By Cindy Wooden
VATICAN CITY (CNS) — Religious communities can assist the North African and Middle Eastern pro-democracy movements by upholding human dignity and not trying to claim power for one religion or one movement within a religion, a senior Vatican official said.
Comboni Father Miguel Angel Ayuso Guixot, secretary of the Pontifical Council for Interreligious Dialogue, represented the Vatican at a conference in Istanbul Sept. 7-8 on “The Arab Awakening and Peace in the New Middle East: Muslim and Christian Perspectives.”
He told participants at the conference, sponsored by Marmara University in Istanbul, that democracy presumes respect for human rights, including the right to freedom of religion and worship.
“In the growing efforts to enable democracy to take hold in the fabric of society in the Arab world, the hope is that it will lead to greater consideration of these basic rights,” Father Ayuso said.
A hopeful sign, he said, was the publication in January of a “bill of rights of basic liberties” by Muslim scholars at Al-Azhar University in Cairo. The document encouraged recognition of the freedoms of worship, opinion, scientific research and art and creative expression in new constitutions throughout the Arab world.
The 2011 Arab Spring movements led to democratic elections in Morocco, Tunisia and Egypt where Islam-inspired political parties won the most votes. The risk with democracy, Father Ayuso said, is that it “potentially could be used to legitimate extremist and fundamentalist ideologies,” which would make life difficult not only for the Christian minorities, but also for moderate Muslims.
The role of religion, he said, is to nourish an atmosphere of respect for all men and women created by God and endowed with equal dignity, rights and responsibilities.
Father Ayuso also spoke about the ongoing violence in Syria in his interview with Vatican Radio and at the conference.
The Vatican’s diplomatic efforts in that case are focused on achieving a cease-fire, promoting a negotiated settlement, preserving Syria’s multiethnic and multireligious character and getting the Syrian government to recognize the international community’s legitimate interest in the conflict as a potential source of instability to the entire region, he told Vatican Radio.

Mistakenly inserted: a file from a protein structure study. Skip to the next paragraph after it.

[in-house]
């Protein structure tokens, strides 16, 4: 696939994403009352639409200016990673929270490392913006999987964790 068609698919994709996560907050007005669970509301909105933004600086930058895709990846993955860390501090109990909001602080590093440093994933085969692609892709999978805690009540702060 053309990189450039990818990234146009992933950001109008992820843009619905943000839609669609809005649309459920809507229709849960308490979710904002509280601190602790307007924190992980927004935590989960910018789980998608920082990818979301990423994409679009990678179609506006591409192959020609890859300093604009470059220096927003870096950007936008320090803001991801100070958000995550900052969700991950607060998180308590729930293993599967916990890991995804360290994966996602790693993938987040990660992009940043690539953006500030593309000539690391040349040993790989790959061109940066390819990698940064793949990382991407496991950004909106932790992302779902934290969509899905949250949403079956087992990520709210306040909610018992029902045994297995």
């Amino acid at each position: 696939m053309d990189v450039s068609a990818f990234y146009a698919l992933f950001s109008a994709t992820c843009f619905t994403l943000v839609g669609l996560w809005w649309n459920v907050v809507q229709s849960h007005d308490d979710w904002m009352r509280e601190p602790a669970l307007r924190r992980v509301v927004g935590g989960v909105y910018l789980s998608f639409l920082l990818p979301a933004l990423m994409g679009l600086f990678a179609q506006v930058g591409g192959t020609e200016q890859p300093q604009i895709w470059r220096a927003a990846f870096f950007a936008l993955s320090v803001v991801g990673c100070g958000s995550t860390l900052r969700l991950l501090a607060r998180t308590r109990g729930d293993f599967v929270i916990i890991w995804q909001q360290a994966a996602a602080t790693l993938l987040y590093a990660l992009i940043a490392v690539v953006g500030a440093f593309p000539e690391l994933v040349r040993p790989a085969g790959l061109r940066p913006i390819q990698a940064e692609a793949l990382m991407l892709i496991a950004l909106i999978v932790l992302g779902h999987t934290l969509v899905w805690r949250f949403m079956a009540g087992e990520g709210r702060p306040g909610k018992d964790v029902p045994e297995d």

He told the conference that Syrian Christians want to live in peace and harmony with their fellow citizens, but they are “naturally fearful that the growing violence, destruction and displacement, the continuing loss of life, endangers not just Christians, but all Syrians, regardless of their ethnicity or religion.”
“The specter of what happened to Christians in Iraq” once Saddam Hussein’s regime fell increases Syrian Christians’ fears, he said.
Concerns over a future of peace for Christians in the region also were reflected in a papal message for the international prayer for peace gathering sponsored by the Rome-based Community of Sant’Egidio in Sarajevo, Bosnia-Herzegovina, Sept. 9-11.
Writing in the name of Pope Benedict XVI, Cardinal Tarcisio Bertone, Vatican secretary of state, said, “The threat of terrorism continues, many wars bloody the earth, violence against one’s brothers and sisters seems to have no end.”
“Our world truly needs peace,” the cardinal wrote.
“In these days, the thoughts of the Holy Father go particularly to the Middle East, to the dramatic situation in Syria and to the apostolic trip he is preparing to make to Lebanon” Sept. 14-16, the cardinal wrote.
“His hope is that those lands, and all lands needing reconciliation and tranquility, will quickly find peace in coexistence, stability and respect for human rights,” Cardinal Bertone wrote.
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